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Chicago loves tacos

A husband-and-wife restaurateur team and a tortilla-scarfing blogger dish on the Windy City's taco scene.
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Rick and Ashley Ortiz of Antique Taco

Rick and Ashley Ortiz of Antique Taco

If you’re not from Chicago, it might come as a surprise that this Midwest city has such a robust Mexican culinary scene. From Rick Bayless‘ critically acclaimed restaurants to a glut of incredible corner taquerias, the city has some of the most diverse taco offerings in the country. Here, two tales of Chicagoans making their mark on this landscape:

OF LOVE AND TACOS

Five years ago, husband-and-wife duo Ashley and Rick Ortiz did what most people barely allow themselves to daydream: They ditched their respective catering and executive sous-chef gigs and traveled the world for three months. Without a hard itinerary, the Chicagoans breezed from San Miguel de Allende, Mexico, to Paris, France, to Italy’s Cinque Terre.

“We started a blog while we were in Mexico,” Ashley says. “It combined what we love and why we were there: tacos and antiques.”

Now, in 2016, the couple has for four years owned and operated Chicago’s most adorable, well-designed, cozy and delicious taco spot, named for that once-upon-a-time travel blog: Antique Taco.

The counter-service restaurant combines Ashley’s passion for design and antiques (manifested in funky plates and vintage signs and furniture) with Rick’s flair for seasonal, not-quite-traditional tacos—think sweet and spicy chicken tacos with curry, honey yogurt, pickled cucumber and jalapenos. The popularity of the original Wicker Park restaurant has sparked a second location in Rick’s home neighborhood of Bridgeport, with the potential for a third outpost in one of the city’s new food halls.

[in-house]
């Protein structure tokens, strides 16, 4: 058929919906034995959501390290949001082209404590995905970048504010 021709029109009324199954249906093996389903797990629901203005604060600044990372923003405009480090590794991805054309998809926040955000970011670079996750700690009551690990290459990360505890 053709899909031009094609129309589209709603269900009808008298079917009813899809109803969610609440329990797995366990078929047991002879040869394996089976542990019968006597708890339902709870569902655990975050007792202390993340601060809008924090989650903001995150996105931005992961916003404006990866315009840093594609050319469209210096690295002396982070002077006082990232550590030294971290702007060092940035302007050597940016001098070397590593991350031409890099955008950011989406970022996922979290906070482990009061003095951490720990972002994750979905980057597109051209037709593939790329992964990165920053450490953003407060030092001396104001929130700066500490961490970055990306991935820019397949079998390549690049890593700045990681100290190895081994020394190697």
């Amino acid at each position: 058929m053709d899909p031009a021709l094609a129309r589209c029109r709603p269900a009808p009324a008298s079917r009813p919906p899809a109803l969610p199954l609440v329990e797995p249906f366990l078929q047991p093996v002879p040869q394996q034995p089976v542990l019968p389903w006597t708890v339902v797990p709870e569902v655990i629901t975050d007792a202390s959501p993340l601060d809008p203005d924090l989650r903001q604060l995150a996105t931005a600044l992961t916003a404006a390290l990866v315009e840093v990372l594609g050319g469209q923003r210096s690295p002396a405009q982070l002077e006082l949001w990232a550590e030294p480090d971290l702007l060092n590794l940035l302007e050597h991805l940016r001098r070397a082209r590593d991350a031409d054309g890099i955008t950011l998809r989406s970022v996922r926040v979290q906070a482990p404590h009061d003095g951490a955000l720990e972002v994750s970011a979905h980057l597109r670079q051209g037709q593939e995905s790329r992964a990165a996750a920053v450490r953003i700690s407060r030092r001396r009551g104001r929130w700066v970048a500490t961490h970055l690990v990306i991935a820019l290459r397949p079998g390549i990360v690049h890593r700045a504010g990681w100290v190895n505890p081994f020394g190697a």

But Chicago has no shortage of Mexican eateries, from fine-dining restaurants to the delicious $2 taquerias of West Town, Logan Square and Pilsen. Where does Antique Taco fit in—and stand out?

“The main thought with Antique Taco is to feel very homey,” Ashley says. “That’s very Mexico. Wherever you go there, you feel like you’re walking into your mom’s house. It’s cozy and warm.”

As you sit on the patio munching on habanero-cheddar popcorn and sipping a tallboy from fellow Chicagoans Half Acre, you think, “Yeah, I get it. I could move in here.”

La Chaparrita tacos // Photo by Titus Ruscitti

La Chaparrita tacos // Photo by Titus Ruscitti

 

OUR FAVORITE BLOG: The Chicago Taco Tour

Titus Ruscitti started chicagotacotour.blogspot.com with a straightforward but lofty goal: “Literally, I want to visit every place with tacos and try them. I want to eat all of the tacos.” He’s well on his way: In two years, Ruscitti has catalogued (with tantalizing pictures and detailed tasting notes) more than 350 dishes from Windy City taquerias. Between meals, he shares salsa-topped wisdom on Twitter via @TweetsofTacos.

Why start a taco blog … in Chicago?
People who aren’t from Chicago don’t realize it, but aside from Los Angeles there’s no city that can compare to Chicago for Mexican food. We have the second largest Mexican population in the country after LA.
What makes a great taco?
Over time, I’ve learned that the first taco listed on the menu is usually the best, or what the house considers their best one. But first and foremost you gotta start with the tortilla, and places that make their own are obviously superior. Luckily in Chicago, there are more tortilla producers than in Mexico City—than anywhere in the world, I think. In Chicago, you’re never far from a fresh, warm tortilla.
Speaking of tortillas: corn or flour?
Definitely corn. That’s the standard outside of Northern Mexico. I have nothing against a good flour tortilla; it’s just that the store-bought ones are awful. But a hand-made flour tortilla is a thing of beauty. It’s light years different from the factory-produced stuff.
How do you spot a subpar taco?
A bad taco is about the fillings. Even if you have a great homemade tortilla, the stuff you put on it can ruin everything. The ones I really can’t stand are the ones that have steak or some other meat that’s just chewy or gristly—what I call “shady meat.”
What’s the weirdest ingredient you’ve seen in a taco?
During Lent, there’s a place that stuffs shredded sardines inside a jalapeno, because Fridays during Lent are no-meat. That one was pretty interesting. We’ve also got a guy who works on the West Side who’s made a killing doing jerk chicken tacos, which doesn’t sound so weird anymore because he basically started a trend.
Who’s making the best tacos in the city?
I started the blog partially because I wanted to see if there was any place as good as La Chaparrita [in Chicago’s Little Village neighborhood]. I still haven’t found a place as good as La Chaparrita. It’s the taco king in Chicago.

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